In today’s world, one does not simply watch TV. With the advent of web 2.0, sitting down and just watching TV has become a thing of the past. Today, watching TV is an interactive and immersive experience. TV shows and channels have harnessed the power associated with web 2.0 not only to extend the reach of their marketing arm but also to allow viewers to become more engaged in what they are watching and in some cases even determine the outcome of some shows simply by using a hashtag.
Hashtags were originally used in IRC(Internet Relay Chat) chatrooms to connect with people that used the same hashtag. It wasn’t long before twitter realized the potential of the hashtag and adopted it to connect and categorize tweets. Hashtagging really gained traction on twitter around 2008-2009 when users were able to search for specific hashhtags. This pivotal point in time allowed the public to share their thoughts about certain TV episodes and their content as well as view the thoughts/reactions of others and respond to each other. By 2010, TV outlets began adopting their own hashtags to promote TV shows and topics. The hashtags were used to promote TV shows ahead of airing to get people talking. To encourage talk about certain shows, Twitter handles associated with TV networks or TV shows will often retweet a user’s message with the associated hashtag. When a show airs, often times tweets using the appropriate hashtag will be shown on live TV to promote viewers to share their thoughts on twitter. Other times people can use twitter and the appropriate hashtag to ask questions of people on the air. This was a method Discovery channel used in 2013 for Shark Week.
“The Shark After Dark” show would recap the previous shows from Shark Week on live television with comedic commentary as well as tweet whenever the #sharkafterdark hashtag was used. Another show that allows viewers to engage in the show by voting through twitter is the singing competition “The Voice”. Users were prompted to tweet #VoiceSave with the artists name they wanted to save during the final elimination rounds.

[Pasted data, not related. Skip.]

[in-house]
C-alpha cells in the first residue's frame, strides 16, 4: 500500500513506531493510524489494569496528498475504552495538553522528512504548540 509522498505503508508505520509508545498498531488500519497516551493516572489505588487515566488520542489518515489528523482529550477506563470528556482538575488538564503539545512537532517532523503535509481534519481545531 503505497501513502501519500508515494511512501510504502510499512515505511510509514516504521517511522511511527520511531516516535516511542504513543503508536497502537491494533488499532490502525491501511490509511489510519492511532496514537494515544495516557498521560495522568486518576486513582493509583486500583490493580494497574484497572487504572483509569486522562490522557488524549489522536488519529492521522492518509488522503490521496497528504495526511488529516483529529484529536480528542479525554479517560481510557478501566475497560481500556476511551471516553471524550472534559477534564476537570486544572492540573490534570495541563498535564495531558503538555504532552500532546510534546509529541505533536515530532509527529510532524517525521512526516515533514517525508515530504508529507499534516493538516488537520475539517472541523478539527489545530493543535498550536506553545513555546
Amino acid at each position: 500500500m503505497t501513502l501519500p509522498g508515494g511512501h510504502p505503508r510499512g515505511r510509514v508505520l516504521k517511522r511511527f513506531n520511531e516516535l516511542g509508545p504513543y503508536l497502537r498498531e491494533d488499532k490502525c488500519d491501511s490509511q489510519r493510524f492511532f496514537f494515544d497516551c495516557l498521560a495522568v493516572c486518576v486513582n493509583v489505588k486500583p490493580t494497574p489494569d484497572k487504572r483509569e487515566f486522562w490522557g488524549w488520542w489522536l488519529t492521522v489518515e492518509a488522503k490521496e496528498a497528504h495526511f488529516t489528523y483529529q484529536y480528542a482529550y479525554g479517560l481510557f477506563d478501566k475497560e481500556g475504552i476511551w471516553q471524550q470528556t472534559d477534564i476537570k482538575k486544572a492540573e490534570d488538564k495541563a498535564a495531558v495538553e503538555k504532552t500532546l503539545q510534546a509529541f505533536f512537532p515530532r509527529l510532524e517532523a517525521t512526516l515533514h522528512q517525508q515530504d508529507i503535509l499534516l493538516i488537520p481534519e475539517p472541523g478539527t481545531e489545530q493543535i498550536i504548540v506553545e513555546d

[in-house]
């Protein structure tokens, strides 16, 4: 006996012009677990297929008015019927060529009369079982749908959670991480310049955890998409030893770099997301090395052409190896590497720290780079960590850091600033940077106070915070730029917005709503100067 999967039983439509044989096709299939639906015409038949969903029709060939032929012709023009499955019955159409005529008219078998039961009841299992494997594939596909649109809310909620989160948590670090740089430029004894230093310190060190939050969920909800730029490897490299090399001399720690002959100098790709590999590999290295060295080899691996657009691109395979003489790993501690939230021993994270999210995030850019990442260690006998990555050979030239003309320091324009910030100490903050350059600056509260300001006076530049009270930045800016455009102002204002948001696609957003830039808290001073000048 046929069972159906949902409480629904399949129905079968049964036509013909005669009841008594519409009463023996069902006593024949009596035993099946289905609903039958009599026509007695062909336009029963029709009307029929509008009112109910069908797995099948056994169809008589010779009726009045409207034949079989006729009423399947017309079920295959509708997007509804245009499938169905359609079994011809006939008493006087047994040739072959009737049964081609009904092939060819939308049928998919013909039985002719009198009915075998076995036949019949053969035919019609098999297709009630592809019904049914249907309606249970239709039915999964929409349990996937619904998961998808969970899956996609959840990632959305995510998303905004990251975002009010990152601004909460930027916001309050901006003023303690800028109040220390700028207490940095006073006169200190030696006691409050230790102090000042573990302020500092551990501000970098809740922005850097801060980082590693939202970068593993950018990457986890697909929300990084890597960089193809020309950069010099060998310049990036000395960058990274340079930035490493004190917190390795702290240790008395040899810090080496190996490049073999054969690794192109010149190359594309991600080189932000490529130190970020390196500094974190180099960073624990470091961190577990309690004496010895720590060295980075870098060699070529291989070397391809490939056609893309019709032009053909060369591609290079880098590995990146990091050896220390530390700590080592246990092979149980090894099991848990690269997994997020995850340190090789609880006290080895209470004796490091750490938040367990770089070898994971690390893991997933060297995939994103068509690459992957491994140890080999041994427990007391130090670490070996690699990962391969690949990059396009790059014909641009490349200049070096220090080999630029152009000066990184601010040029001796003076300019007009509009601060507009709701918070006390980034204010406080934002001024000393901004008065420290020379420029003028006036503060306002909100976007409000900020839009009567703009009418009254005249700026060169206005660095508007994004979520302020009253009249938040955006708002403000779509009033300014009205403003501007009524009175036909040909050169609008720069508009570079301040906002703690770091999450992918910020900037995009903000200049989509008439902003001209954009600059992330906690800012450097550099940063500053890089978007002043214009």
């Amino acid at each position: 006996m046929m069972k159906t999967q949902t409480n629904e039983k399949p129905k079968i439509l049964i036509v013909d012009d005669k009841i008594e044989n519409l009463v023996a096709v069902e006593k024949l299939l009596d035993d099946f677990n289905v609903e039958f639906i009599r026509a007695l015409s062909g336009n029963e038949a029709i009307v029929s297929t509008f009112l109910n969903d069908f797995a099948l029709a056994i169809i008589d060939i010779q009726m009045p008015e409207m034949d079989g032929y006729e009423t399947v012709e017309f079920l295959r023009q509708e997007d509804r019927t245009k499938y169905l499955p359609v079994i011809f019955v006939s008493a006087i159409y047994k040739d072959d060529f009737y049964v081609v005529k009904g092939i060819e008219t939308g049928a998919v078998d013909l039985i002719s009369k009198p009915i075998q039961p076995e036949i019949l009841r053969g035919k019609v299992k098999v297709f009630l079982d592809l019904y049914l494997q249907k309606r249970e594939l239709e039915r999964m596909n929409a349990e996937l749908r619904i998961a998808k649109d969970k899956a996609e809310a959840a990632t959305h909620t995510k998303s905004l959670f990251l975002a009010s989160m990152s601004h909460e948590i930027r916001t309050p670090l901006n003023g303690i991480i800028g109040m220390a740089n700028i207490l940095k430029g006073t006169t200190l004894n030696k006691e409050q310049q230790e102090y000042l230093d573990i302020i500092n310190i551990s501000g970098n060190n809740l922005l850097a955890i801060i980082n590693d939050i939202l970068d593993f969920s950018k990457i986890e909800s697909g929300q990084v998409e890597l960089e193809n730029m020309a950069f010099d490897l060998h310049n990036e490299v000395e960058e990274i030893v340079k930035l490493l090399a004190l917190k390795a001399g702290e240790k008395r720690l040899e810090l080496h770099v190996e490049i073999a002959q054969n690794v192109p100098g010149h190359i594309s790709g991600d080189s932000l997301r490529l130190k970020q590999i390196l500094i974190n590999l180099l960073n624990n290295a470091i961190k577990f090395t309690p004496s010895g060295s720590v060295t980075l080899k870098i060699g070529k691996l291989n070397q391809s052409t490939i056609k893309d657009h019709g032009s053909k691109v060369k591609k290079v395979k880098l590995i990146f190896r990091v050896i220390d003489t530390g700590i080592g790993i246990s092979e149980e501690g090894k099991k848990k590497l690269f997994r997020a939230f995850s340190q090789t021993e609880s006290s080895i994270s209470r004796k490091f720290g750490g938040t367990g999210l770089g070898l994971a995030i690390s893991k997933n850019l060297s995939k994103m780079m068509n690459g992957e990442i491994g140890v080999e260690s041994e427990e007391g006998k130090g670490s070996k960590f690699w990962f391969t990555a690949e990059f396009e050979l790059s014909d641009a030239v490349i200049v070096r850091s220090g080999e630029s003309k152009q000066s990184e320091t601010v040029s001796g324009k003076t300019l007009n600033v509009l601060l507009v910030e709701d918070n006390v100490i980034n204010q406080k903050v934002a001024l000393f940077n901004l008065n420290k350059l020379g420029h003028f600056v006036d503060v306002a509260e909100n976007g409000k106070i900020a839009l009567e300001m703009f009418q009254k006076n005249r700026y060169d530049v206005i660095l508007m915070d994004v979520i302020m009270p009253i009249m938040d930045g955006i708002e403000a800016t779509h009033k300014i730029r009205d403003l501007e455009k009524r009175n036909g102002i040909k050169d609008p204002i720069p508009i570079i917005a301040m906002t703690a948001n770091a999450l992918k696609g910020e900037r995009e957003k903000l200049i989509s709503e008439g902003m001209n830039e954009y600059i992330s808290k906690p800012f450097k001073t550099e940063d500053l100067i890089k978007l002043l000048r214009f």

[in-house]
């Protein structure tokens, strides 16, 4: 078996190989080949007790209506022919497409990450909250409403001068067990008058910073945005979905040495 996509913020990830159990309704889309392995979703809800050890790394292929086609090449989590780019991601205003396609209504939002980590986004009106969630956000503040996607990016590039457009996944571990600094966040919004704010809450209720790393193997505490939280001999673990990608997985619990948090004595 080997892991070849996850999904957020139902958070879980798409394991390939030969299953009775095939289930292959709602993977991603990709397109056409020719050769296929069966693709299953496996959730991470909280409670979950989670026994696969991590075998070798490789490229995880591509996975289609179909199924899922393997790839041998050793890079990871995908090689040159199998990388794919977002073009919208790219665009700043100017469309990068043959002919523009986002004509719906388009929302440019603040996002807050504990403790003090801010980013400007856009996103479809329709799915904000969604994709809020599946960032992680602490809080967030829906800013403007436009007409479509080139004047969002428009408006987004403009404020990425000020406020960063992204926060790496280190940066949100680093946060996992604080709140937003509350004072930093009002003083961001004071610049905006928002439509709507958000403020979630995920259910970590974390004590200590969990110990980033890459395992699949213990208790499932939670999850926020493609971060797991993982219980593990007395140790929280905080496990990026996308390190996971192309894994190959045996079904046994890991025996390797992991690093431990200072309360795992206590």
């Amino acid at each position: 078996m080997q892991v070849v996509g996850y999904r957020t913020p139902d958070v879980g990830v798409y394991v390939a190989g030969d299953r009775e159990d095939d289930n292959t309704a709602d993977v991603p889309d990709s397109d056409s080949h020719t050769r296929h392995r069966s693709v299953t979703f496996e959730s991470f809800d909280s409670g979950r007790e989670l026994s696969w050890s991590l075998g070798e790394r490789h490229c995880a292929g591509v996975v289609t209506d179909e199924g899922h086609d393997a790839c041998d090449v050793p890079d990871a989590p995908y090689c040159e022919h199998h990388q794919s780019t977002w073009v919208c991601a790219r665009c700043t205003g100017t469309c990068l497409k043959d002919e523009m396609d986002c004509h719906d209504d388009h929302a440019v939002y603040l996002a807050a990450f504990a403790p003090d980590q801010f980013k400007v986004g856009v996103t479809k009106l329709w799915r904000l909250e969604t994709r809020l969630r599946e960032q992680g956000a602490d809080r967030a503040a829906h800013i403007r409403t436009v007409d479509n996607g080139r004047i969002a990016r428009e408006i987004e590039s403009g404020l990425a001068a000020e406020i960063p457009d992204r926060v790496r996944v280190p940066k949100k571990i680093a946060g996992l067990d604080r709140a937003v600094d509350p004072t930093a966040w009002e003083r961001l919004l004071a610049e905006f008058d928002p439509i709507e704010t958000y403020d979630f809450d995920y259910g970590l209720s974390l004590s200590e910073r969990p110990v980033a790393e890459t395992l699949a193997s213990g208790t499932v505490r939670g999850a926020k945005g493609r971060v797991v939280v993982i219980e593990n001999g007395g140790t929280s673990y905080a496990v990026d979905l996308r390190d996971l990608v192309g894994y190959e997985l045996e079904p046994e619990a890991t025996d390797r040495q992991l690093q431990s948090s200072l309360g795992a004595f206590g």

This allowed viewers to engage with the show and effect the outcome by saving their favorite artist from elimination all while NBC and The Voice enjoyed the organic marketing.
Even though networks try to anticipate what the best hash tag is for TV shows or episodes, social media often has their own idea. When the TV show “How to Get Away With Murder” first aired, NBC used the hash tag #HowToGetAwayWithMurder in order to get the name of the show out to the public. However, in social media where the the number of characters matter, selecting the best official hash tag is paramount. When the show aired, two-thirds of people on twitter discussing the show used the official hashtag while the other one-third used the abbreviated name #HTGAWM. This defeats the purpose of the hash tag as people are no longer united under a unified category. If users of social media opt to create their own hash tags, the category becomes fragmented and the organic marketing generated wouldn’t be as strong as it would if everything was united under one hash tag. Now users have multiple hash tags to search through to find content instead of just just being able to search for one.
Web 2.0 is becoming such an integral part in how we watch TV that smart TVs integrate apps like twitter and the data derived from social media to work in tangent with the hardware. When the consumer tries to find a show to watch on their television, smart TVs can look at what shows are currently on air and trending on social media and will suggest those shows. If you have a Twitter account, you can even have your Twitter feed open on your TV and post to Twitter directly from the TV while watching watching your favorite show. The integration of social media however isn’t always appreciated. With the tight relationship between social media and television, often times the consumer pays the price in the form of spoilers. Spoilers used to be prevalent Twitter but now web plug-ins and 3rd party Twitter apps are available that allow users to set filters so plots of shows or movies aren’t spoiled by those who may post in their Twitter feed.
Media consumption has been greatly affected by twitter and web 2.0 in the past decade. This new outlet for marketing and audience interaction will continue to evolve to capture greater market share and the opportunities seem to be limitless.